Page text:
Life insurance is meant mainly to protect us against loss of income due to death, disability and a medical crisis. It is also meant to provide us with sufficient resources to pay for medical expenses. We do not need insurance anymore if we no longer have these needs. When we do not or no longer have dependants or when we are retired and have a sum of money that provides us with lifelong income, we do not need insurance protection against income loss. The only type of insurance that we need for as long as possible is medical expense insurance that pays for hospital expenses. If we understand this well, we avoid paying hefty premiums year after year, buying something that we do not need. More importantly, we can afford to fully cover all our insurance needs at a fraction of the cost of whole life plans.
However, one of the cleverest ways to still sell whole life plans is to position it as an instrument that will provide cash to pay off estate duty in the event of demise. The “sales idea” is this: Upon death (which can happen anytime and therefore the need of a whole life plan), the letter of probate which is needed to release the deceased’s estate cannot be given by the courts unless estate duty has been paid.
But how to pay estate duty when all the monies are still in the unreleased estate? Simple, buy a whole life policy and nominate your spouse or children as beneficiaries at the onset and according to Section 73 of the Conveyancing & Law of Property Act, you would have set up a statutory trust, which means that technically speaking, the insurance proceeds will not be “stuck” with the rest of your estate and you can use these monies to pay estate duty. Another method is to buy a whole life policy and have your spouse own the policy (also known as cross life policies). In the event of demise, the insurance proceeds will be paid to your spouse without the need of probate and these monies can then be used to pay off estate duty accordingly.
These ideas may look sound on the surface but unfortunately, they are full of flaws. The estate duty problem is an estate liquidity issue which can be solved by many other ways. Using insurance as a solution is costly and too simplistic. For a start, even if no plans were put in place and the deceased estate has no ready cash to pay estate duty, the personal representatives of the estate can always submit a special request to the courts to release certain cash assets for the estate duty to be paid before the letter of probate can be extracted.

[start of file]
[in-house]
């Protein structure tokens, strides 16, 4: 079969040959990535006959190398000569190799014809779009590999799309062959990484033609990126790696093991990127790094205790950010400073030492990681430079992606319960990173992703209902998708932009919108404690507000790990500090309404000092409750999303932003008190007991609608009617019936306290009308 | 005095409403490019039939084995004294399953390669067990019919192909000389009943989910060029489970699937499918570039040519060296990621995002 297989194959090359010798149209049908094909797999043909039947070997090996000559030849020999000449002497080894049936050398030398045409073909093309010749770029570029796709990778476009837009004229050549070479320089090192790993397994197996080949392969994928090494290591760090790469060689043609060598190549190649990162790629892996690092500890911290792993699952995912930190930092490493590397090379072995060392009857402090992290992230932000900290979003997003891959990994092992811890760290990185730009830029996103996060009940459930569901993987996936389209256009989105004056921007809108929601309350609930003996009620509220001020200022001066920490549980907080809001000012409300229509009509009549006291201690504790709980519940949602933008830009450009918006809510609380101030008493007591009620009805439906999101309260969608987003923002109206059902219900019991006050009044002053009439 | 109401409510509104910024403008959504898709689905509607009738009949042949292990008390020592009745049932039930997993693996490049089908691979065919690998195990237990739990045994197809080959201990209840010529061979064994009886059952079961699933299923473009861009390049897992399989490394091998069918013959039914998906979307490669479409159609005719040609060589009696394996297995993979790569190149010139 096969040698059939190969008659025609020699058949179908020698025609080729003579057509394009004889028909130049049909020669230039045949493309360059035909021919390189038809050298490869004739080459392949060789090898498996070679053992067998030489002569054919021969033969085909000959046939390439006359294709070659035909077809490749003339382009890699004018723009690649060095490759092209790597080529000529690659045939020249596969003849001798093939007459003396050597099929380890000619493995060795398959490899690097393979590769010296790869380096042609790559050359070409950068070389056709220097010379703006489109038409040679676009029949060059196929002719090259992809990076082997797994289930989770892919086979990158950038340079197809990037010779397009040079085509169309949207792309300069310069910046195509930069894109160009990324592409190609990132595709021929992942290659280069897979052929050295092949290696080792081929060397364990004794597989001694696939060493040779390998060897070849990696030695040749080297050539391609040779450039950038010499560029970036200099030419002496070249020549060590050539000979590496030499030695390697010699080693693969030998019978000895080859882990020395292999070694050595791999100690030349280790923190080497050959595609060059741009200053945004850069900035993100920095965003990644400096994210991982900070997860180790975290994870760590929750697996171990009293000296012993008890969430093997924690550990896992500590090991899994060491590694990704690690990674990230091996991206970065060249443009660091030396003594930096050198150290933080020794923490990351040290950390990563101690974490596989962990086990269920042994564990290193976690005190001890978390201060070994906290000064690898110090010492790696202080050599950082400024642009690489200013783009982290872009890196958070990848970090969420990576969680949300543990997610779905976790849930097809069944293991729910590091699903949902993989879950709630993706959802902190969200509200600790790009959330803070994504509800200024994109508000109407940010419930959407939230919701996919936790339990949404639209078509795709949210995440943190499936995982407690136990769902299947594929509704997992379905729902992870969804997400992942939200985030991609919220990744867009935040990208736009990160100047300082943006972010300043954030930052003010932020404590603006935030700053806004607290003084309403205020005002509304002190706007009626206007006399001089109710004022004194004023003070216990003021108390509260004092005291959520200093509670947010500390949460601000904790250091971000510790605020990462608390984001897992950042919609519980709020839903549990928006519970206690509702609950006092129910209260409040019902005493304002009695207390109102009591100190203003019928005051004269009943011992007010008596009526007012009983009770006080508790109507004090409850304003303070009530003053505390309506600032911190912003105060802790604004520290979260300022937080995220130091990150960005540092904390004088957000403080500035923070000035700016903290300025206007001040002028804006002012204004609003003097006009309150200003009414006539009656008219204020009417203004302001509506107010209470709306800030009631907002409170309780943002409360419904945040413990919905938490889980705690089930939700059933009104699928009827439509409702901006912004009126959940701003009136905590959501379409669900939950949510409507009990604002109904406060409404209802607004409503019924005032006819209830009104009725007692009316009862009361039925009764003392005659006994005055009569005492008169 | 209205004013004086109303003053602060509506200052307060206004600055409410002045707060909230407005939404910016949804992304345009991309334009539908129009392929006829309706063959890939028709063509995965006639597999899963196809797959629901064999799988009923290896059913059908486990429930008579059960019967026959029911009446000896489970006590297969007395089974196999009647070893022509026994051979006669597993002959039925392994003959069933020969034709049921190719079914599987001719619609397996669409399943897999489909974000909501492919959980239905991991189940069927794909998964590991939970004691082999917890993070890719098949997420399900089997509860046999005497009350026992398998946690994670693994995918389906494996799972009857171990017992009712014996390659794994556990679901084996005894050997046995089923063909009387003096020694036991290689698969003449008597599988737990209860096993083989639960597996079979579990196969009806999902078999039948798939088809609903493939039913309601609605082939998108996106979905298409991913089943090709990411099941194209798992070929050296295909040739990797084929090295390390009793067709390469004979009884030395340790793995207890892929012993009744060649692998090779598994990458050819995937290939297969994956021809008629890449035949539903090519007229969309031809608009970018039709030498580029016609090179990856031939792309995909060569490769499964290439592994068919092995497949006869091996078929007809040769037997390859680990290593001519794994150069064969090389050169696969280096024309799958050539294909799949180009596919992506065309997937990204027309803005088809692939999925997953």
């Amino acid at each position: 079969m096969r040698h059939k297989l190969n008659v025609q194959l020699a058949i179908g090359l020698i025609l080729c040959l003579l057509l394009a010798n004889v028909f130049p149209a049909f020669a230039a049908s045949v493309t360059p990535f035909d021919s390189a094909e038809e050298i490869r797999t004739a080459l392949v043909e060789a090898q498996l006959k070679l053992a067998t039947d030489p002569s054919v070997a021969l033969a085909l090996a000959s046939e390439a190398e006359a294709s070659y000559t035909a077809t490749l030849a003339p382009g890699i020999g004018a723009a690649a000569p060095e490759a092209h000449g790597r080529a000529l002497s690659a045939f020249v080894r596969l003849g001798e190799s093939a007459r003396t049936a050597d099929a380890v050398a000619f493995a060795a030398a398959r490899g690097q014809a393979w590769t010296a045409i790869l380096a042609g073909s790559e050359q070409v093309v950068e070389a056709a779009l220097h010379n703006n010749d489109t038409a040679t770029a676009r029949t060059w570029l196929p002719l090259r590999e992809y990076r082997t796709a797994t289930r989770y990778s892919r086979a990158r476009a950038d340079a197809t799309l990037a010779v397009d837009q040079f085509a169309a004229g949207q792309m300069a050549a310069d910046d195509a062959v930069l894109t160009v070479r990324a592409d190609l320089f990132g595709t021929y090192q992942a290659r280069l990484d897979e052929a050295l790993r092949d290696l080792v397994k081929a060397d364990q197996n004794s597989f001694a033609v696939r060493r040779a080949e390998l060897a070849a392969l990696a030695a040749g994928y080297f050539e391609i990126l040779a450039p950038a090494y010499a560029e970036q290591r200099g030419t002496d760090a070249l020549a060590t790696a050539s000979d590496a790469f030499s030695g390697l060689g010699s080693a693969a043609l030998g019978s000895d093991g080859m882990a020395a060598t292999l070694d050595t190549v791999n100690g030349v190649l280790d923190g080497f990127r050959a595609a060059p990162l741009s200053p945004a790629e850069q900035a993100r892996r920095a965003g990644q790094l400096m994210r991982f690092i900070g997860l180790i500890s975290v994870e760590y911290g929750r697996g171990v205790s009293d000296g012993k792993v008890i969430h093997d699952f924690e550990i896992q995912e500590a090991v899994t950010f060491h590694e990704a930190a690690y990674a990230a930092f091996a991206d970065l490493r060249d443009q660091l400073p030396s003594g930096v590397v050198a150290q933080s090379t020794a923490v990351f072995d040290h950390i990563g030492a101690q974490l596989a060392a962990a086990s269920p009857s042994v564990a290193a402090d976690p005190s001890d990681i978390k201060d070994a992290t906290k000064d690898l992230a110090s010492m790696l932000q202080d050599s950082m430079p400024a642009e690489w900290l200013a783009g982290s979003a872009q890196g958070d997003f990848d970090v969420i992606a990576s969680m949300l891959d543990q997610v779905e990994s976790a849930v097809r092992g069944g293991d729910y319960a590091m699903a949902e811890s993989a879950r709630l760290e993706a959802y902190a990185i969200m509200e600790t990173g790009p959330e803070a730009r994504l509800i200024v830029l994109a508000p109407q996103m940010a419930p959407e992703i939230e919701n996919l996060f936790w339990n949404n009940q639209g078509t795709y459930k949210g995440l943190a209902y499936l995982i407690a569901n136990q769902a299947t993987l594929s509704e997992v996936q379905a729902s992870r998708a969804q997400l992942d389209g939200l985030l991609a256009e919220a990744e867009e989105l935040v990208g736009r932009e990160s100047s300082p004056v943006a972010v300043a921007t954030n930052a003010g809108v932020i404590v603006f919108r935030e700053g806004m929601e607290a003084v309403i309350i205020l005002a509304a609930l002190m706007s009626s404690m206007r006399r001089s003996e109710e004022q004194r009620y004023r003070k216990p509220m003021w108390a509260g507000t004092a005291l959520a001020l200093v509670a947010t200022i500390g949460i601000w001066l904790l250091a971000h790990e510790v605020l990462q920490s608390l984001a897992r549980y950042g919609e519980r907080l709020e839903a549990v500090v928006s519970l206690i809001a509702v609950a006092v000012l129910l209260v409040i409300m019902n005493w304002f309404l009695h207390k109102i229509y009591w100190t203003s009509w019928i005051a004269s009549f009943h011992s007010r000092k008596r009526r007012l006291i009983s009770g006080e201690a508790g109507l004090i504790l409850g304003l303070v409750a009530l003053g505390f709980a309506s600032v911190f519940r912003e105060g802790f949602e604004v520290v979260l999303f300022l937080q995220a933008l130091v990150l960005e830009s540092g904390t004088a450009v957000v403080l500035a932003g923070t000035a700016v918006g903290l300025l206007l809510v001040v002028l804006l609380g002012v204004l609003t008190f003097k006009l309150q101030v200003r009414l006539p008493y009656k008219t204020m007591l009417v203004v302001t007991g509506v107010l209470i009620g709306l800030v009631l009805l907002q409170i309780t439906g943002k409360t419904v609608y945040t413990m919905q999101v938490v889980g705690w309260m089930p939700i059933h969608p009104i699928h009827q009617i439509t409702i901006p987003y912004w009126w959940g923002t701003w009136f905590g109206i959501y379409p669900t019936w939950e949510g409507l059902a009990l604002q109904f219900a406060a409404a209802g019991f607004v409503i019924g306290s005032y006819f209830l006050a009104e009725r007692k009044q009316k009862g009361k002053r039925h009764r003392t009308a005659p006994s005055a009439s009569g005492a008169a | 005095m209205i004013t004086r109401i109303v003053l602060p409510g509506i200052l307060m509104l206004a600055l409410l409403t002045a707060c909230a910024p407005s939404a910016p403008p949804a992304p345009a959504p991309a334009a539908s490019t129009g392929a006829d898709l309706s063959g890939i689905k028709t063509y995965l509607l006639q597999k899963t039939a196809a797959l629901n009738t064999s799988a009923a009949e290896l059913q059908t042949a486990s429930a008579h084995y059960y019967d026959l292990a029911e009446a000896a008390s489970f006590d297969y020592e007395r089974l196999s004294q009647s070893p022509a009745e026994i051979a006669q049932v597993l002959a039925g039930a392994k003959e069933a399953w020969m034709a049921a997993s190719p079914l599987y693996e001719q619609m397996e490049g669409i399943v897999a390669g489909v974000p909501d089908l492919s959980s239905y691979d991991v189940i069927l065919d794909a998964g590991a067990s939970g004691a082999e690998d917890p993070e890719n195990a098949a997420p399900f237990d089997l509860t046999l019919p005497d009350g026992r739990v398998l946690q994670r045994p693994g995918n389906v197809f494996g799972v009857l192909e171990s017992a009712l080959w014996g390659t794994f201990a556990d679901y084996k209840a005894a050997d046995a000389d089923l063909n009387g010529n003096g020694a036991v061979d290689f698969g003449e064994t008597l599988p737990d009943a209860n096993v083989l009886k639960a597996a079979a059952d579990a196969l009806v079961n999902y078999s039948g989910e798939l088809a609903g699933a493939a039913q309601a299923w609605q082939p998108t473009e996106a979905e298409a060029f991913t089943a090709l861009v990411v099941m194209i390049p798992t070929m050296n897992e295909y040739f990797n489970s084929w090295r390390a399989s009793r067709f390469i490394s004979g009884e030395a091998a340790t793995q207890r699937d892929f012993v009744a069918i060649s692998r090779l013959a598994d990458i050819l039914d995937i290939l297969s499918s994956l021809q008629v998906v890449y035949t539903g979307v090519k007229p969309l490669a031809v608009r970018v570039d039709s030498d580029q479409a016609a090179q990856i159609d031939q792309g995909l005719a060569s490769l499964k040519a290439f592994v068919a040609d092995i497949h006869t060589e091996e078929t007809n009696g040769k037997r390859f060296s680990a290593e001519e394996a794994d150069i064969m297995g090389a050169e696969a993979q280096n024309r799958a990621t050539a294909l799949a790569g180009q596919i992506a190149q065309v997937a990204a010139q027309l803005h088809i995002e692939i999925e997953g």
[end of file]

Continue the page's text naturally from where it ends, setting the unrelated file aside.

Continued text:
Secondly, policies incepted under section 73 can be full of complications. If there are any living benefit (such as a critical illness rider) attached to it, it may not comply with the requirements of section 23 of the Estate Duty Act and from a practical standpoint, based on our experience working with clients, different insurers take different stands with regards to this and may still hold on to the proceeds of the policy. This will defeat the purpose of buying insurance in the first place.
So it seems like buying life insurance and having our spouse own the policy is the most logical solution. The proceeds of the policy go to our spouse directly without incidence of estate duty. But we need to know that this will mean losing full control of our insurance as technically, the policy no longer belongs to us. Not everyone likes this inflexibility. But really, the point is that there is no need to buy insurance (whole life or not) just to solve the estate duty problem.
Singapore has one of the lowest, if not the lowest estate duty rates in the world (for countries which have estate duty). At 5% for the first $12 million and with an exemption of $9 million for residential properties and $600,000 for other assets, the majority of the population would have very little problems with estate duty. To be liable for an estate duty of $50,000 would mean having $1.6 million of other assets on our demise. And really, as one continues to age, this amount will get smaller as we will likely be drawing on it for retirement. The most practical way to provide for estate duty payment is set aside this amount; say $50,000 in a separate bank account under our spouse’s name. On our demise, this amount can be used for estate duty payment. Another method is to establish a revocable living trust and have your assets, including bank account, assigned to this trust. The trustees (which can be anyone you trust like your wife or siblings) can use the monies in this trust to pay off estate duty on your demise. Setting up such kind of trusts is easy and inexpensive.
For the more wealthy individuals whose estate duty runs into hundreds of thousands, it would be worthwhile considering setting up an irrevocable trust. If it is properly set up, assets in the trust should not be dutiable and cash in this trust can also be used to pay off any estate duty that arises from the rest of the estate that is not in this irrevocable trust.
From time to time, we may be approached to purchase whole life policies for various reasons. But as we can see, whether it is for protection against loss of income or as part of our estate planning strategies, there are many other better and cost-effective solutions available.
The writer, Christopher Tan, is Chief Executive Officer of Providend, a Fee-only Wealth Advisory Firm. Besides being financially trained, he is also an Associate Certified Coach with the International Coach Federation.
For more related resources, check out:
1. Can Your Insurance Payouts Be Distributed Via A Will?
2. Using Life Insurance As A Savings Instrument?
3. The Confession of a Financial Adviser
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